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Home News Spain sets Western Europe virus record as football star tests positive

Spain sets Western Europe virus record as football star tests positive

Published on 08/09/2020

Spain has become the first country in Western Europe to pass 500,000 coronavirus infections, with French footballer Kylian Mbappe the latest sports star on the continent to test positive.

The new figures from Madrid came as concerns grow about a resurgence of the virus across Europe, with France tightening restrictions, cases in Britain spiking and schools resuming around the region in recent days.

Spain had largely gained control over its outbreak, but infections have surged since the restrictions were fully removed at the end of June, and there are concerns about the reopening of schools in the country.

“If we all take responsibility and here I am including the children… I believe that the return to school is very possible,” health ministry official Fernando Simon said Monday.

“Although it will have an impact, it will certainly not have an excessive impact.”

Many parents remained reluctant.

The return to school “is being treated like an experiment, we’re like guinea pigs,” said Aroa Miranda, a 37-year-old mother-of-two.

– ‘We have to get out of our homes’ –

In neighbouring Morocco, the government shut all schools and imposed a lockdown on Casablanca on the very day they were supposed to reopen after cases surged in the city.

Officials said the virus risked overwhelming the North African country if it was not controlled, but some parents were left fuming.

“They were on cloud nine over returning to school tomorrow,” one father wrote of his children on Twitter.

“How do you explain this to a six-year-old and an eight-year-old?”

Restrictions were also reimposed in France where seven more regions were placed on a red list after successively recording daily infection rates of between 7,000 and 9,000.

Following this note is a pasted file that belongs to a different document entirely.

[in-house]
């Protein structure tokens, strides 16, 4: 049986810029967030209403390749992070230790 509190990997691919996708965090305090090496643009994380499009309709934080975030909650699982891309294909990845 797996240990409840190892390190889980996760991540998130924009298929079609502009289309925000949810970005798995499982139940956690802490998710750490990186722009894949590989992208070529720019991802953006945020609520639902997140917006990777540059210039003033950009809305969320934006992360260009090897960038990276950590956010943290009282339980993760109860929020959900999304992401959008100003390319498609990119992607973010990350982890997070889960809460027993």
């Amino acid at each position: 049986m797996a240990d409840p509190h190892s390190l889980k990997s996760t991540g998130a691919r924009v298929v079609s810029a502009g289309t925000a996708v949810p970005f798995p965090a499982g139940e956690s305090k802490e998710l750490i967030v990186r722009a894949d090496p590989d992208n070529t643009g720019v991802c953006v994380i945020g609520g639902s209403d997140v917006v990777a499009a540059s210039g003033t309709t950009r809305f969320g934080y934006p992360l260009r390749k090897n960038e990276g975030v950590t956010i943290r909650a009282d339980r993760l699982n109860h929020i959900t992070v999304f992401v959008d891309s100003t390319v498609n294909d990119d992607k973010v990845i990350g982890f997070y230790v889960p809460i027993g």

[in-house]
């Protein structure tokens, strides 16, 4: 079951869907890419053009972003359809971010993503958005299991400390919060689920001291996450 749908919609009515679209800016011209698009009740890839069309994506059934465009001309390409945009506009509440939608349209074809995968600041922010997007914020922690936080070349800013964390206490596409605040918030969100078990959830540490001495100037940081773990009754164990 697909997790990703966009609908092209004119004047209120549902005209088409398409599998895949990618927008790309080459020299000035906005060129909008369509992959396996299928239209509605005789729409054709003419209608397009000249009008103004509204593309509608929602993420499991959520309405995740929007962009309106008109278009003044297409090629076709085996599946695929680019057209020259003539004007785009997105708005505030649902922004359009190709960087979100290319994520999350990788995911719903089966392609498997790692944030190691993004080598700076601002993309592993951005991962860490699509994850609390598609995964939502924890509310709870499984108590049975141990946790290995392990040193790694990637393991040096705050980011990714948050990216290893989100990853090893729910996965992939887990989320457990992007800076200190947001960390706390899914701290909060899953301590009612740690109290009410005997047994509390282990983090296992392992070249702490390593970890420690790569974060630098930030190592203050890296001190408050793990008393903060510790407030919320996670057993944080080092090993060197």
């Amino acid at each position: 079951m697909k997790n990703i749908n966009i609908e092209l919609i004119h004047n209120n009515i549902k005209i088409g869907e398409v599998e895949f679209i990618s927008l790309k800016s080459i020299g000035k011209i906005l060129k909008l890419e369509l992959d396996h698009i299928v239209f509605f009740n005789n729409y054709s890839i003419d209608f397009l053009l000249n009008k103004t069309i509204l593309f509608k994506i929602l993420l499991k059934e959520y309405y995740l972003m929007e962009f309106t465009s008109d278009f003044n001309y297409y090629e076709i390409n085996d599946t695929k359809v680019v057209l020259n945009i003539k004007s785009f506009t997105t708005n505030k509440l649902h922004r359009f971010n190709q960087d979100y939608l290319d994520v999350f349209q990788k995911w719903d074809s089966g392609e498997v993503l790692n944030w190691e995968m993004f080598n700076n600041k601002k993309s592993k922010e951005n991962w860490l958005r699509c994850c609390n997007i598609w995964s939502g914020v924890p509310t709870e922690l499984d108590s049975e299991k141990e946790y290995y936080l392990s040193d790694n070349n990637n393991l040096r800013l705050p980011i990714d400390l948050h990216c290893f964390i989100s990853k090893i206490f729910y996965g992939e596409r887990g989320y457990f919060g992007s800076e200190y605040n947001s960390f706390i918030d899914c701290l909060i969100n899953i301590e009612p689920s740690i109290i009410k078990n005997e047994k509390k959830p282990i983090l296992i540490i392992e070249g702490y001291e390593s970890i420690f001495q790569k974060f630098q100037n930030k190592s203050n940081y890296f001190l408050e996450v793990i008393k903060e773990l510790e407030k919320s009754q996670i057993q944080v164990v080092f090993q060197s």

And in England, officials fiddled with overseas quarantine rules again, imposing curbs on travellers from seven Greek islands popular with holidaymakers, after Britain at the weekend registered a level of infection not seen since late May.

Worldwide infections to date now stand at more than 27 million and over 890,000 people have died from the disease, with the pandemic showing no sign of peaking.

In Asia, however, India pressed ahead with reopening its battered economy even as it surpassed Brazil on Monday as the second-most infected nation in the world with 4.2 million cases.

Trains began running again in the capital New Delhi after a five-month shutdown and 12 other cities also restarted subway services.

“For our lives to move on, we have to get out of our homes… so this is a good move by the government,” commuter Deepak Kumar told AFP in Delhi.

– Barty to skip French Open –

Football star Mbappe was the latest in a growing number of high-profile figures to test postive in recent weeks, including Brazilian footballer Neymar, Hollywood star Dwayne Johnson and former Italian leader Silvio Berlusconi.

Mbappe has been ruled out of France’s Nations League game against Croatia on Tuesday and is the seventh Paris Saint-Germain player to contract the virus.

A number of tennis players have also been infected, and on Tuesday, world number one Ashleigh Barty announced she will not defend her French Open crown due to virus fears.

The Australian star said it was a “difficult” decision but the health of her family and team came first.

French Open organisers have been forced to impose strict guidelines on players and far fewer spectators will be allowed to watch than initially planned.

Many sports have seen their calendars ripped to shreds by Covid-19, but the biggest single casualty has been the Tokyo Olympics, which were due to take place this summer.

International Olympic Committee vice president John Coates offered a note of hope on Monday, saying the rescheduled Games would go ahead next year regardless of the pandemic.

“These will be the Games that conquered Covid, the light at the end of the tunnel,” Coates told AFP in an exclusive interview.